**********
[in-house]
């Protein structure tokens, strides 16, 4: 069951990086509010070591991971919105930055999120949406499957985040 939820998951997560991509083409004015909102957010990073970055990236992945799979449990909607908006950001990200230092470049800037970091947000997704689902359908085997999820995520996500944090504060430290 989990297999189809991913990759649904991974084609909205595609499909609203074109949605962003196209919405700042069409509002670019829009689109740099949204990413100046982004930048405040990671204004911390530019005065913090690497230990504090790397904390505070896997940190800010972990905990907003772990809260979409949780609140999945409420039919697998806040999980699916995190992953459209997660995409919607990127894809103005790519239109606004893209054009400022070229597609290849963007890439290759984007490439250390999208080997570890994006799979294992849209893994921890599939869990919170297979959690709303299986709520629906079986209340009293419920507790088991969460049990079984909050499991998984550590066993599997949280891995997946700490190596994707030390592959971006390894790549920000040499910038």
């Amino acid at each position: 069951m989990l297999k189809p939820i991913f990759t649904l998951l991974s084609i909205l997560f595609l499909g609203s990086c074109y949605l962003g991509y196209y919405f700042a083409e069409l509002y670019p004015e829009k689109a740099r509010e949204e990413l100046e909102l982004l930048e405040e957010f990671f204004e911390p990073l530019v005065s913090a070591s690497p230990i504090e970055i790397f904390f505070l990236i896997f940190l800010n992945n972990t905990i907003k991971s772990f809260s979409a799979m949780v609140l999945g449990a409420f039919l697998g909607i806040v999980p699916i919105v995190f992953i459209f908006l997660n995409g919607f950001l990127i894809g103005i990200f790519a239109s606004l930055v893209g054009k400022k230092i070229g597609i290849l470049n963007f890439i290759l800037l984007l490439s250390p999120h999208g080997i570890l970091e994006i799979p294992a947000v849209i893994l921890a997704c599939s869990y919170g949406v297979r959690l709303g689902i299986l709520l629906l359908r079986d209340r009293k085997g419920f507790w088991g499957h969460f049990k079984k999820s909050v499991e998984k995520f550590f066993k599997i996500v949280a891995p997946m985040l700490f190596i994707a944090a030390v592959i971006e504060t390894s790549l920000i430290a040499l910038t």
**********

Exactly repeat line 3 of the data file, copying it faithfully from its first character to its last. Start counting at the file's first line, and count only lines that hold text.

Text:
């Amino acid at each position: 069951m989990l297999k189809p939820i991913f990759t649904l998951l991974s084609i909205l997560f595609l499909g609203s990086c074109y949605l962003g991509y196209y919405f700042a083409e069409l509002y670019p004015e829009k689109a740099r509010e949204e990413l100046e909102l982004l930048e405040e957010f990671f204004e911390p990073l530019v005065s913090a070591s690497p230990i504090e970055i790397f904390f505070l990236i896997f940190l800010n992945n972990t905990i907003k991971s772990f809260s979409a799979m949780v609140l999945g449990a409420f039919l697998g909607i806040v999980p699916i919105v995190f992953i459209f908006l997660n995409g919607f950001l990127i894809g103005i990200f790519a239109s606004l930055v893209g054009k400022k230092i070229g597609i290849l470049n963007f890439i290759l800037l984007l490439s250390p999120h999208g080997i570890l970091e994006i799979p294992a947000v849209i893994l921890a997704c599939s869990y919170g949406v297979r959690l709303g689902i299986l709520l629906l359908r079986d209340r009293k085997g419920f507790w088991g499957h969460f049990k079984k999820s909050v499991e998984k995520f550590f066993k599997i996500v949280a891995p997946m985040l700490f190596i994707a944090a030390v592959i971006e504060t390894s790549l920000i430290a040499l910038t």